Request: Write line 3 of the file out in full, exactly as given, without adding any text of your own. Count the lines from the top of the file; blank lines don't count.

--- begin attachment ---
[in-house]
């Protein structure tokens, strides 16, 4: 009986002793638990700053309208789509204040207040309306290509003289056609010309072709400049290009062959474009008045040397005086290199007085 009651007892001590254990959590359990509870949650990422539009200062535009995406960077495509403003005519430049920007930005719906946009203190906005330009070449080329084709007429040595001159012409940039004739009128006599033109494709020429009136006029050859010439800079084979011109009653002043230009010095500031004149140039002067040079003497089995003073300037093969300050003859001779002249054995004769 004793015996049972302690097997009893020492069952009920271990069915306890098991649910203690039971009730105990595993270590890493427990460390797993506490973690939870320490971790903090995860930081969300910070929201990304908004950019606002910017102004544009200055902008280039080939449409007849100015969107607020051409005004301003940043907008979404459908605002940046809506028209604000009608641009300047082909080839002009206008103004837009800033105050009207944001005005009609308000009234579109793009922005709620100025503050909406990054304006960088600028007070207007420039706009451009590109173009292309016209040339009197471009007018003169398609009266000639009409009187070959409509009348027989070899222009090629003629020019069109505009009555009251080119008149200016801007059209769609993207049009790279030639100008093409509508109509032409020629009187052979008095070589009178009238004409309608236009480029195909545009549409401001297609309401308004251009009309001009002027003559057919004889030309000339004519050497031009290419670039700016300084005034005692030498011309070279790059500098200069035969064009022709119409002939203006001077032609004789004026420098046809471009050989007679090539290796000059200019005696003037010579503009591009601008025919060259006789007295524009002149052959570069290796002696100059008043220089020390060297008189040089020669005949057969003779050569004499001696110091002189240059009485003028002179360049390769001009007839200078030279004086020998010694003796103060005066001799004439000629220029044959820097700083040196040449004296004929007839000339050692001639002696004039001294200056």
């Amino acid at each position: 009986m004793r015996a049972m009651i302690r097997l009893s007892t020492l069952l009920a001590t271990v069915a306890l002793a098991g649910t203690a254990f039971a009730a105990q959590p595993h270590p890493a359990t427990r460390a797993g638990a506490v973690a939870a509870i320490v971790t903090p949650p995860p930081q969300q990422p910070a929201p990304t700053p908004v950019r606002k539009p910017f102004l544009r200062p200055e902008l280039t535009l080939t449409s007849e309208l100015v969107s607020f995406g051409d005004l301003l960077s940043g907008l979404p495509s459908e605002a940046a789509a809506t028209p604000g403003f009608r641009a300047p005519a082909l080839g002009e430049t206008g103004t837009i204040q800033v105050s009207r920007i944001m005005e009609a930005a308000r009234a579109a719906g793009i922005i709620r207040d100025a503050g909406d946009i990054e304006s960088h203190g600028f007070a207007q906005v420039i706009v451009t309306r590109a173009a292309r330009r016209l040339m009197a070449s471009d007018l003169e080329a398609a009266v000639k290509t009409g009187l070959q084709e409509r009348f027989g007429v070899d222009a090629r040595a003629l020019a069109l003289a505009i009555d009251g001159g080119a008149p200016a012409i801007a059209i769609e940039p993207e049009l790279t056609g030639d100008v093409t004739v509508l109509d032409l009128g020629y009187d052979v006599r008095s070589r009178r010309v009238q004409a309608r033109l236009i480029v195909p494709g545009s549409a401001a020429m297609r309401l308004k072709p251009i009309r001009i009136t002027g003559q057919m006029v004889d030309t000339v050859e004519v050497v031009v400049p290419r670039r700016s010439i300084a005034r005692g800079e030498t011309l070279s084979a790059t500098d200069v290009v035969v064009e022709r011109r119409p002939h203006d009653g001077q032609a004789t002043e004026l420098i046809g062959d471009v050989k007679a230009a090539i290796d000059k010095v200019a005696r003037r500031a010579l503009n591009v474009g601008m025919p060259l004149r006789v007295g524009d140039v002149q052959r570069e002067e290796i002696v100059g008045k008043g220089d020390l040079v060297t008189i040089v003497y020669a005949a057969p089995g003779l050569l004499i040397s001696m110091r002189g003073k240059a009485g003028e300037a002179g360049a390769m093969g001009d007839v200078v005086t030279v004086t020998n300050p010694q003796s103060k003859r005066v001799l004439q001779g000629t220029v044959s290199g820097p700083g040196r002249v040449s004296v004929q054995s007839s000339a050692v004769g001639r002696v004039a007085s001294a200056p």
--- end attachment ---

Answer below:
């Amino acid at each position: 009986m004793r015996a049972m009651i302690r097997l009893s007892t020492l069952l009920a001590t271990v069915a306890l002793a098991g649910t203690a254990f039971a009730a105990q959590p595993h270590p890493a359990t427990r460390a797993g638990a506490v973690a939870a509870i320490v971790t903090p949650p995860p930081q969300q990422p910070a929201p990304t700053p908004v950019r606002k539009p910017f102004l544009r200062p200055e902008l280039t535009l080939t449409s007849e309208l100015v969107s607020f995406g051409d005004l301003l960077s940043g907008l979404p495509s459908e605002a940046a789509a809506t028209p604000g403003f009608r641009a300047p005519a082909l080839g002009e430049t206008g103004t837009i204040q800033v105050s009207r920007i944001m005005e009609a930005a308000r009234a579109a719906g793009i922005i709620r207040d100025a503050g909406d946009i990054e304006s960088h203190g600028f007070a207007q906005v420039i706009v451009t309306r590109a173009a292309r330009r016209l040339m009197a070449s471009d007018l003169e080329a398609a009266v000639k290509t009409g009187l070959q084709e409509r009348f027989g007429v070899d222009a090629r040595a003629l020019a069109l003289a505009i009555d009251g001159g080119a008149p200016a012409i801007a059209i769609e940039p993207e049009l790279t056609g030639d100008v093409t004739v509508l109509d032409l009128g020629y009187d052979v006599r008095s070589r009178r010309v009238q004409a309608r033109l236009i480029v195909p494709g545009s549409a401001a020429m297609r309401l308004k072709p251009i009309r001009i009136t002027g003559q057919m006029v004889d030309t000339v050859e004519v050497v031009v400049p290419r670039r700016s010439i300084a005034r005692g800079e030498t011309l070279s084979a790059t500098d200069v290009v035969v064009e022709r011109r119409p002939h203006d009653g001077q032609a004789t002043e004026l420098i046809g062959d471009v050989k007679a230009a090539i290796d000059k010095v200019a005696r003037r500031a010579l503009n591009v474009g601008m025919p060259l004149r006789v007295g524009d140039v002149q052959r570069e002067e290796i002696v100059g008045k008043g220089d020390l040079v060297t008189i040089v003497y020669a005949a057969p089995g003779l050569l004499i040397s001696m110091r002189g003073k240059a009485g003028e300037a002179g360049a390769m093969g001009d007839v200078v005086t030279v004086t020998n300050p010694q003796s103060k003859r005066v001799l004439q001779g000629t220029v044959s290199g820097p700083g040196r002249v040449s004296v004929q054995s007839s000339a050692v004769g001639r002696v004039a007085s001294a200056p």